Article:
Fresno County schools taking time to prepare for safe return to campus

FRESNO, Calif. (KFSN) -- Fresno County schools are planning for a return to in-person instruction in the age of coronavirus.

Because Fresno County moved from the purple tier to red, all schools will be eligible to reopen if the county stays out of purple for at least two weeks.

But it's not as simple as flipping the switch to classrooms.

"There's a lot of people inside a classroom or inside a school in general," said Alejandro Villegas of the Fresno County Public Health Department. "That's a potential for an outbreak."

Back to school carries a different meaning midway through the fall semester in Fresno County.

State coronavirus restrictions could lift in two weeks and schools are getting ready to have kids back in physical classrooms.

"It's not going to look like a typical third-grade class," said Fresno County Office of Education superintendent Jim Yovino. "People are, you know, commingling through the campus. That's just not what it's going to be like."

Yovino says the state and county will have mandatory health safety measures in place -- forcing most kids and teachers to wear masks, and keep at least six feet away from each other.

Schools will also have to conduct surveillance testing, and prepare to respond when they find infected students or teachers.

"Because we will," Yovin said. "And the idea is to be able to contain that, isolate that classroom and continue to operate."

Yovino has gone over the back to school requirements with dozens of schools and districts and says they'll take a variety of approaches, depending on their circumstances.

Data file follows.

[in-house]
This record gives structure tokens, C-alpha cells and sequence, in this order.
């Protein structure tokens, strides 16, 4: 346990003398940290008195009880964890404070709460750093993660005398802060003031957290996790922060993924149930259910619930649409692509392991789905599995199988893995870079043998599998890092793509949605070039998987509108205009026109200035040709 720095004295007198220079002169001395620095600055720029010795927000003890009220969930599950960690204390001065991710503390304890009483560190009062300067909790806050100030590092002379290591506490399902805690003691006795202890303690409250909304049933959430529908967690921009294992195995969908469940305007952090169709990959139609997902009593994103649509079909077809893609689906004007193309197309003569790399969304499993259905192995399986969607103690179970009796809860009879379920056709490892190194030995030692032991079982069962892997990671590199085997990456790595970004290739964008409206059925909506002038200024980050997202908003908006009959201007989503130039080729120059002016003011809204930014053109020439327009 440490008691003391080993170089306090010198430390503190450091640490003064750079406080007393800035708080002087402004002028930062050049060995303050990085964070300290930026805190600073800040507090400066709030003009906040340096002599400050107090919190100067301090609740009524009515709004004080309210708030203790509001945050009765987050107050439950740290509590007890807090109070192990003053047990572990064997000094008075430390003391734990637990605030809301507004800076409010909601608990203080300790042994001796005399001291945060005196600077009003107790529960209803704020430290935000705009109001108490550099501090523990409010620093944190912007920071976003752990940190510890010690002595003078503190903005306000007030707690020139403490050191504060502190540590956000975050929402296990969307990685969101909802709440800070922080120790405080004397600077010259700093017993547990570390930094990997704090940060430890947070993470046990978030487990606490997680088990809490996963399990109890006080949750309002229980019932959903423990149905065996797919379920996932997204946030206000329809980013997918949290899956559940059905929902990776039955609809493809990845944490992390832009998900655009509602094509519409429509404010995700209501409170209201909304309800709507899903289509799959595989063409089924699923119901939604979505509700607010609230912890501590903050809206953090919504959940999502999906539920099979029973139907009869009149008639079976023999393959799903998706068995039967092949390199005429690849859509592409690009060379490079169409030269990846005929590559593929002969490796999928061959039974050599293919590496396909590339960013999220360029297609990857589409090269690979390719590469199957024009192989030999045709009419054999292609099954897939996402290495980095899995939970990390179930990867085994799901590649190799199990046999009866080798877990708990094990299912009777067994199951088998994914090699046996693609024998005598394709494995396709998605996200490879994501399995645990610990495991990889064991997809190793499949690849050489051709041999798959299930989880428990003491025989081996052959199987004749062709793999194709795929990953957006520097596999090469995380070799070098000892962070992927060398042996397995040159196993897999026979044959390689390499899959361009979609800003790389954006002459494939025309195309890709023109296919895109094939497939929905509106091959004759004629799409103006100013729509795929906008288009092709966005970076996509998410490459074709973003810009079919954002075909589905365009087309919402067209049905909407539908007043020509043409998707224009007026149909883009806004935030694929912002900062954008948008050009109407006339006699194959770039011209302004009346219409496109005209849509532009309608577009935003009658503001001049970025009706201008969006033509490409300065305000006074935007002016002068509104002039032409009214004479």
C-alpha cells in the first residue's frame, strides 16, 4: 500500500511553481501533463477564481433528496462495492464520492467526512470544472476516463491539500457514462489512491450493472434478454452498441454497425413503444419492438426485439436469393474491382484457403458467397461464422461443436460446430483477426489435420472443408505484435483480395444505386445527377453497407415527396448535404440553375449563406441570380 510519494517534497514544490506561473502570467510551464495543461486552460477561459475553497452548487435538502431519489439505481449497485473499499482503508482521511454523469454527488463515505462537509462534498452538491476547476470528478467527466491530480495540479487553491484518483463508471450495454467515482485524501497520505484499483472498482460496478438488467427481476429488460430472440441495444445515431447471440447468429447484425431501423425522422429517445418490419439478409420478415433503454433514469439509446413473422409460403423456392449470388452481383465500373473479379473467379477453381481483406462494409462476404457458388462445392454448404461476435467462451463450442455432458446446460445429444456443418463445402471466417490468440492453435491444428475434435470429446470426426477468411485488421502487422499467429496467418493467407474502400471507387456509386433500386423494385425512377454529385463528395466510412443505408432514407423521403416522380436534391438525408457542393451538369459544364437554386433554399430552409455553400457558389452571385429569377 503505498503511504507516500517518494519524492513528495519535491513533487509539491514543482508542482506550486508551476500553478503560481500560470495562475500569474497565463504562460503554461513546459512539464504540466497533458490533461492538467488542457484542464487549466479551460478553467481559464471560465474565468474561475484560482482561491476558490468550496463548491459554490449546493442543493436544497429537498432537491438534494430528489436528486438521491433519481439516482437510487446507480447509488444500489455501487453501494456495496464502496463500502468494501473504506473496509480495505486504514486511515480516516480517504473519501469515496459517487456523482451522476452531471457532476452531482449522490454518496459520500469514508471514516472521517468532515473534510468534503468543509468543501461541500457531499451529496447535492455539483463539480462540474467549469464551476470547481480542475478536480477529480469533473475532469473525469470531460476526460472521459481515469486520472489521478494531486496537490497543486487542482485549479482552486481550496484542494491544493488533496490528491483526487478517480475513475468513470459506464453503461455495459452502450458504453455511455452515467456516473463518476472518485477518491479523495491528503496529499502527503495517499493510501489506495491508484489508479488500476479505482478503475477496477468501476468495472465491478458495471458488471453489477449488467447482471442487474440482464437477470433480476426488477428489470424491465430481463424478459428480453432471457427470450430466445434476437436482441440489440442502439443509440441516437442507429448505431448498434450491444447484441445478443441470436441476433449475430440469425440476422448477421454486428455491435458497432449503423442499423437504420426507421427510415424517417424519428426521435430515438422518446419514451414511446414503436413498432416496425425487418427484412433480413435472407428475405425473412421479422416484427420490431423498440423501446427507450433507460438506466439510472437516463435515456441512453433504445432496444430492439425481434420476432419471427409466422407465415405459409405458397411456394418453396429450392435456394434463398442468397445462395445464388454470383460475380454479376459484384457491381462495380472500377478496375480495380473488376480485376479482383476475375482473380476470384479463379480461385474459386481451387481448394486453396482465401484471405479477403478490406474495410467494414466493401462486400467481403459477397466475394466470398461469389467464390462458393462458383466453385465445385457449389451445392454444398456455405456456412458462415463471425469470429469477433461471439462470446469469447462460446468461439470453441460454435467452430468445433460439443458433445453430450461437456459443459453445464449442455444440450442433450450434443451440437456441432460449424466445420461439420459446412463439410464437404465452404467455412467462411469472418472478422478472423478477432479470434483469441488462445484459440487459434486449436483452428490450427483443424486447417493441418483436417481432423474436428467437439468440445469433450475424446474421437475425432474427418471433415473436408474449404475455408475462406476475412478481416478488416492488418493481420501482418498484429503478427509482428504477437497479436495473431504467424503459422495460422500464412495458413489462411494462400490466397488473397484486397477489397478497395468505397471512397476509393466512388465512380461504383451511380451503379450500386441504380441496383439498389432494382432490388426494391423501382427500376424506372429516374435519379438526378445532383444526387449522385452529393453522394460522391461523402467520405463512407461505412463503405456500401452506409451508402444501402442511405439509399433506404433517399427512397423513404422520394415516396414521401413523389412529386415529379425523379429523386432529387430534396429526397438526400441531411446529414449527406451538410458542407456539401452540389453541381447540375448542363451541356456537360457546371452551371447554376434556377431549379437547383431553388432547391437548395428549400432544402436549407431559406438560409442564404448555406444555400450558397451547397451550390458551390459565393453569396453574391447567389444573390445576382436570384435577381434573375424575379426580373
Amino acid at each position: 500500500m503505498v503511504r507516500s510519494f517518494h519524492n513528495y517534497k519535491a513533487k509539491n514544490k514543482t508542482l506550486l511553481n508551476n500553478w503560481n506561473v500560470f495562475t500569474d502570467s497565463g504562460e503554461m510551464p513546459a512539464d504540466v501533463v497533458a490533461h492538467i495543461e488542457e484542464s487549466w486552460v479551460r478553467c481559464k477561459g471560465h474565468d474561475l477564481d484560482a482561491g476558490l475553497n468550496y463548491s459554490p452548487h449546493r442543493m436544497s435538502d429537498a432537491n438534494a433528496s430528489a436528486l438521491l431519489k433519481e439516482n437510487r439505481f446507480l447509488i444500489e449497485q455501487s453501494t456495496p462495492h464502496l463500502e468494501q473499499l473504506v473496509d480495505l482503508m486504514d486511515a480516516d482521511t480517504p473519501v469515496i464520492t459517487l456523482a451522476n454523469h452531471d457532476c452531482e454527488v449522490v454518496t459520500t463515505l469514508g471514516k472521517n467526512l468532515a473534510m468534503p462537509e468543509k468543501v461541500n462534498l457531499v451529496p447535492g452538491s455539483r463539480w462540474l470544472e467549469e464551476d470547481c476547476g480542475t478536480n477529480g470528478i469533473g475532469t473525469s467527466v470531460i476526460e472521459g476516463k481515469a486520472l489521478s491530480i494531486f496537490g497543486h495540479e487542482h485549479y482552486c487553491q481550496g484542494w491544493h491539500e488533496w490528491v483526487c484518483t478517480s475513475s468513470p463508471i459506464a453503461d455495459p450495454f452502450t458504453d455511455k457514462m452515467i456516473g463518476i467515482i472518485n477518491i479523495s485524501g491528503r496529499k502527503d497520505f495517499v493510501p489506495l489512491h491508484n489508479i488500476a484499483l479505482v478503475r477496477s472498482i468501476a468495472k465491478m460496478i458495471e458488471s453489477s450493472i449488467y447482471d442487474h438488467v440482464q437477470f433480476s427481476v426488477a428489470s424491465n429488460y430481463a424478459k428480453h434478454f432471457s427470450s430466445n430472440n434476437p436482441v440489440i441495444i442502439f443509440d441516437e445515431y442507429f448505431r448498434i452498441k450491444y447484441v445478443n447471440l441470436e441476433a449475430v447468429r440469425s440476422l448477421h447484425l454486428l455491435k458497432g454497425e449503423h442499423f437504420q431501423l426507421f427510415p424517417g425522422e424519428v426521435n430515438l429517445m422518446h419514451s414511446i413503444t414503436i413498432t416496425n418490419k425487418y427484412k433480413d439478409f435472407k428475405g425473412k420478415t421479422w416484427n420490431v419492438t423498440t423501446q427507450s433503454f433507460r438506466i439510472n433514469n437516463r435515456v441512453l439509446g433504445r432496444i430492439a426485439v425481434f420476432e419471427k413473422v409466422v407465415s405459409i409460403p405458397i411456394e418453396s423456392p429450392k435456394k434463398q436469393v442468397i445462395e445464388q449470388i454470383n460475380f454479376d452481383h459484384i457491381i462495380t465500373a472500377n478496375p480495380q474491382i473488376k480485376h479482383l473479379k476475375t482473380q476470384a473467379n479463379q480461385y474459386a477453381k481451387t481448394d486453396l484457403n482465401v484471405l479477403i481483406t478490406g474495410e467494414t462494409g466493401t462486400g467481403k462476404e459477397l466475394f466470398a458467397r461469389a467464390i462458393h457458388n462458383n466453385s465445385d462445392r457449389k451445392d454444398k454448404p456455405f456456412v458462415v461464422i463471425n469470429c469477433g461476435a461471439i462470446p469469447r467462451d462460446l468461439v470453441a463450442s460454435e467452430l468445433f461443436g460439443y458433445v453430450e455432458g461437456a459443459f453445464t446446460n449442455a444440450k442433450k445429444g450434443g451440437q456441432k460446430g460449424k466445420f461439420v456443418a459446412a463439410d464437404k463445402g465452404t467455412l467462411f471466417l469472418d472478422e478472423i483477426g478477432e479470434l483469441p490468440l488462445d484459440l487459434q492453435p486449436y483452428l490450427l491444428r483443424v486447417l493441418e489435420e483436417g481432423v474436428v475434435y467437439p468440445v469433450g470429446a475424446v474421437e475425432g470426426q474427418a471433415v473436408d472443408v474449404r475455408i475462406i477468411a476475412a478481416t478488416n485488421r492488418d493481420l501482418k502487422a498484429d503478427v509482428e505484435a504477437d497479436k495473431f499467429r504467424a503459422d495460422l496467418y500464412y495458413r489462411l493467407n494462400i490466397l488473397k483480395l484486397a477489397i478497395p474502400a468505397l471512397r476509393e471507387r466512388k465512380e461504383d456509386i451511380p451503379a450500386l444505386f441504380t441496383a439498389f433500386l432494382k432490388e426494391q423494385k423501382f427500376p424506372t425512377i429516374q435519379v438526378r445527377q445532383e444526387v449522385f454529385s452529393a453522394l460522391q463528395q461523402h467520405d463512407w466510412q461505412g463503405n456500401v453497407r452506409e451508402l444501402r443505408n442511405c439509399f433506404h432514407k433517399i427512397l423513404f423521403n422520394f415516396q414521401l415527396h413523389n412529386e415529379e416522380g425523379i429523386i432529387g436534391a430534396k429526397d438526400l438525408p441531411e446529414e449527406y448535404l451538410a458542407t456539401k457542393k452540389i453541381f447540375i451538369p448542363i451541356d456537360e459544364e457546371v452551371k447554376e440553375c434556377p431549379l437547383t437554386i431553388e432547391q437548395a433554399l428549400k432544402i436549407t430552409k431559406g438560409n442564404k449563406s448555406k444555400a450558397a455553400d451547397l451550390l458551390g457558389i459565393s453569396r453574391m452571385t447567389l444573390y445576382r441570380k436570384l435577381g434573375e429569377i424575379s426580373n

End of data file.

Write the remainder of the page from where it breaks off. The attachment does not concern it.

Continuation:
Smaller schools should have an easier time getting up to speed. Bigger school districts might need extra time, and Yovino is advising they take it.

Two extra weeks of planning before they shut down would've been a big help, he said.

Fresno Unified plans for schools to return in phases, and district leaders say they're working with labor unions on safety plans.

Buy-in from parents will be critical and districts expect some kids to keep learning from home.

Clovis Unified hopes to send out surveys to parents next week to get an idea of what they want to see.

"Our next phase really is to begin to create those schedules to say we everything we have to consider, what would be the best learning model for our students while maintaining the safety for staff and students," said Clovis Unified deputy superintendent Norm Anderson.

That might include major changes to a student's schedule.

Clovis Unified principals are considering a few different models for reopening and they'll propose two or three next week.

The goal is to reopen elementary schools by mid-November with secondary schools possibly waiting a while longer.

Different districts will be on different timelines, but while they all get ready, they'll watch the county case count, hoping to avoid a viral resurgence knocking their plans off track once again.
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